Friday, 2 November 2012

Sound 1 and Sound 2 (S1 and S2) in progression with bebop cliche

Sound 1 (S1) and Sound 2 (S2) in progression with an application of minor ii V's with the bebop cliche.

Now that 'The Sound' is established as to potential function and chord voicing in progression, a possible next step is to lay out Sound 2 (S2) more thoroughly using it along with S1 and also the bebop cliche in a minor ii V using S2. The symmetrical nature of S2 in minor 3rd sequences i.e. fitting into Symmetrical diminished (whole—half) scales that allow S2 to start on bVII, bII, III, and V notes of a given V7 chord.

The use of S2 with S1 in progression:

As indicated earlier, S2 is derived from S1 by lowering the '3rd' of S1 i.e using FMa7(b5) as an example. FMa7(b5) becomes FmiMa7(b5) [Let's call it a DimMa7)

When used as a bVIIS2/1 the chord created is G13(b9). So a first progression using S1 and S2 (or vice versa) results in a movement in the tension of the chord. Using FS1/G —FS2/G, the result is G13 G13(b9), an increase of vertical tension which may heighten the arrival of the next chord (the tonic).

One could also play: G13(b9)—G13, with movement towards less vertical tension in this chord voicing.

S1 — S2 is useful in a minor ii V as well and operates similarly  to the V13 — V13(b9) progression.

In this example FS1/B—FS2/E —CS1/A creates the minor ii V Imi progression: Bmi11(b5)—E7(b9)—Ami6/9. Note that in this progression there is no 7th in the E7 chord. The b7 is thought to be implied by the (b9) in that chord, as a b9 would not be harmonic with a Major 7th in this chord. Note that FS2 works over the Sub V (Bb) as well.

Since S2 is a resident chord in the Symmetrical whole—half Diminished scale, and indeed on it's own, can function as a Diminished 7th chord. This particular intervallic structure occurs a total of 4 times in this scale, and up a minor third for each one. These 4 different but related 'S2' chords can also be used as the S2 that is played on the bVII/I. This creates 4 varieties of extended dominant chords that all share the same scale and in this case, the same root. Using the example of FS2/G = G13(b9) [using a 'G' bass].

The other 3 S2s that share the same SymDim (whole-half) scale are a minor 3rd up or Major 6th down starting from FS2: They are: FS2, AbS2, BS2, DS2. NB these voicings can be voice-led as well. The illustrations below show that with all 4 S2 generated V7 chords, that the tritone substitute root can also be used to resolve to the tonic

Example 1) FS1/G—FS2/G—C [This one voice-leads naturally]

Chord Symbol——G13—————G13(b9)—C   
Function———— V13—————V13(b9)—C 
Sound/Root——— FMa7(b5)/G—FdimMa7/G—C 
S/Root————— FS1/G————FS2/G—C 
Numeral———— bVIIS1/I———bVIIS2/I—I
Example 2) FS1/G—AbS2/G—C
Chord Symbol——G13—————G7(b9)—C 
Function———— V13—————V7(b9)—C 
Sound/Root——— FMa7(b5)/G—AbdimMa7/G—C 
S/Root————— FS1/G————AbS2/G—C 
Numeral———— bVIIS1/I———bIIS2/I—I
Example 3) FS1/G—BS2/G—C
Chord Symbol——G13—————G7(#9)—C

Function———— V13—————V7(#9)—C

Sound/Root——— FMa7(b5)/G—BdimMa7/G—C

S/Root————— FS1/G————BS2/G—C

Numeral———— bVIIS1/I———IIIS2/I—I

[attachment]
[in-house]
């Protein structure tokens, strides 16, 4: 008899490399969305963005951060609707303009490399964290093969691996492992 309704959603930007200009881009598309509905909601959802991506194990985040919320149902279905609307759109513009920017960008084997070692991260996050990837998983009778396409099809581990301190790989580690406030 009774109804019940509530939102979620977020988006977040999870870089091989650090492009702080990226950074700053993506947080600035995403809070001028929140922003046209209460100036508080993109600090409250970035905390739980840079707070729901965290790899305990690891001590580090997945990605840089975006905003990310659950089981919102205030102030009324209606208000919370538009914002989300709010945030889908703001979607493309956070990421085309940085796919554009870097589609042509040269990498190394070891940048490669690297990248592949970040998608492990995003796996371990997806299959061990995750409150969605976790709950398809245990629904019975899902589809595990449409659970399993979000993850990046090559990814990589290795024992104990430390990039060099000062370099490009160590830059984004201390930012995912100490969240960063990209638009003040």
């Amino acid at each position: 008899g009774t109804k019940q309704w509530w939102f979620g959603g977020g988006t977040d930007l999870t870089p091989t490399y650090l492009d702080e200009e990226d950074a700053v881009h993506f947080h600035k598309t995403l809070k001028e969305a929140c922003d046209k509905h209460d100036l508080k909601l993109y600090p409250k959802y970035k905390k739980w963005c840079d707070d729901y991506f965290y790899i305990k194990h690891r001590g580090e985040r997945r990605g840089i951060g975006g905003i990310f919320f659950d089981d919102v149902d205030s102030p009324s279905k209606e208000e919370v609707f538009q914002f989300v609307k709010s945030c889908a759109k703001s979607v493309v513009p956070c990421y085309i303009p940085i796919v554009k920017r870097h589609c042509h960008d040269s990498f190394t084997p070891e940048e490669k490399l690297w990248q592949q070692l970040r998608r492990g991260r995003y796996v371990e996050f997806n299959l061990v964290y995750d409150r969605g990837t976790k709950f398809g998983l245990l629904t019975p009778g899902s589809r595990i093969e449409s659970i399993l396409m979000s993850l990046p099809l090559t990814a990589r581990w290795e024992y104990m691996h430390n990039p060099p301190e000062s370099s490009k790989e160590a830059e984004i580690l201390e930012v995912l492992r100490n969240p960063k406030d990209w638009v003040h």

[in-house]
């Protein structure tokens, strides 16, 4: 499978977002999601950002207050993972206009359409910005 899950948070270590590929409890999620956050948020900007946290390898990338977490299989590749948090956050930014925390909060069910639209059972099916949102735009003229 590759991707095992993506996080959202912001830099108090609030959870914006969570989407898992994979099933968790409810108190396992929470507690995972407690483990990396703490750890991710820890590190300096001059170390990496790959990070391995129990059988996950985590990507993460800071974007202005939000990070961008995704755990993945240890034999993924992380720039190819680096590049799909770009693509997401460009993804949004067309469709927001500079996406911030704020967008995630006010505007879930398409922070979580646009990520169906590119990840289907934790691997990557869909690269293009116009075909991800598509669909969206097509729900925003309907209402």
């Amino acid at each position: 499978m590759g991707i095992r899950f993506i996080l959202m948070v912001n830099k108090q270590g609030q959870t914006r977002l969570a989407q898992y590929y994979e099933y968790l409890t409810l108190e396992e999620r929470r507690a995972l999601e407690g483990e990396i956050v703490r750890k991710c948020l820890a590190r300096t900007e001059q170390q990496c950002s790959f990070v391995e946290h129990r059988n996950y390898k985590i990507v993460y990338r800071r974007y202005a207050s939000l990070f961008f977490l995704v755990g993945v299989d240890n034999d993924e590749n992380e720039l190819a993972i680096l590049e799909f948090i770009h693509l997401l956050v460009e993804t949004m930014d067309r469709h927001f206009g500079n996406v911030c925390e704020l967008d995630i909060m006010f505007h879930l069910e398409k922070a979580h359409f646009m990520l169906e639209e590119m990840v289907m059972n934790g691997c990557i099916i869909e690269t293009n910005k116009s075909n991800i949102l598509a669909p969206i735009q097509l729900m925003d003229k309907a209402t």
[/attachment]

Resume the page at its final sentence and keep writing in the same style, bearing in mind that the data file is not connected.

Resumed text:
Example 4) FS1/G—DS2/G—C
Chord Symbol——G13—————G7(b9#11)—C

Function———— V13—————V7(b9#11)—C

Sound/Root——— FMa7(b5)/G—DdimMa7/G—C

S/Root————— FS1/G————DS2/G—C

Numeral———— bVIIS1/I———bVS2/I—I
Example 5) S1 and S2 incorporated into a minor ii V Imi: FS1/B—FS2/E—CS1/A

Chord Symbol——Bmi11(b5)—— E7(b9)—Ami6/9

Function———— iimi11(b5)—— V13(b9)—Imi6/9

Sound/Root——— FMa7(b5)/B—FdimMa7/E—Ami6/9

S/Root————— FS1/B————FS2/E——Ami6/9

Numeral———— bVS1/I———bIIS2/I——Imi6/9
Example 6) S1 and S2 (all 4) incorporated into a minor iiV Imi. Each of these S2/V7 chord can be used individually but for demonstration purposes they are lumped into one minor ii V progression.
Chord Symbol——Bmi11(b5)—— E7(b9)—E7(#9)—E7(b9#11)—E13(b9)—A mi6/9 [or A major] 
Function———— iimi11(b5)—— V13(b9)—V7(#9)—V7(b9#11)—V13(b9—Imi6/9 [or I Major] 
S/Root————— FS1/B————FS2/E—G#S2/E—BS2/E—DS2/E———CS1/A [tonic] 
Numeral———— bVS1/I———bIIS2/I [V7etc]—IIIS2/I—VS2/I—bVIIS2/I—bIIIS1/I [tonic]

The Bebop Cliche with minor ii Vs:

Major ii Vs and the interpolation of the bebop cliche was outlined in the Sound in the first blog in this series. As a reminder:
Dmi9—DmiMa9—Dmi9—G13 (or G13[b9] or G7[#9#5] etc.)

FMa7/D—FMa7#5/D—FMa7/D— FMa7(b5)/G (or FdimMa7/G or BMa7[b5]/G etc.)

FPS1/D—FPPS1/D—FPS1/D——FS1/G ..... (or FS2/G or BS1/G etc. )
Minor ii Vs using iimi9(b5) and V13(b9)

Using FS2/G as the destination V7 chord a minor ii V (Dmi9[b5] — G13) can be treated similarly as in:
Dmi9(b5) (related iimi9/V7) called the Preparation of FS2.

DmiMa9(b5) (implies V7/related iimi9) called the Preparation of the Preparation of FS2.
As used in the above progression: ii V is expanded with the application of the Bebop Cliche.
Chord Symbol: ......Dmi9(b5)—DmiMa9(b5)—Dmi9(b5)—G13(b9) [or ?] — C minor or C major. 
Sound/1 (S)............FmiMa9/D—FmiMa9(#5)/D— FmiMa9/D—FdimMa7/G —EbMa7(b5)/C

S/Root.....................FPS2/D——FPPS2/D——— FPS2/D——FS2/G——— EbS1/C

Function.................bIIIPS2/I (ii)—bIIIPPS2/I (ii)— bIIIPS2/I (ii)—bVIIS2/I (V7)—bIIIS1/C..

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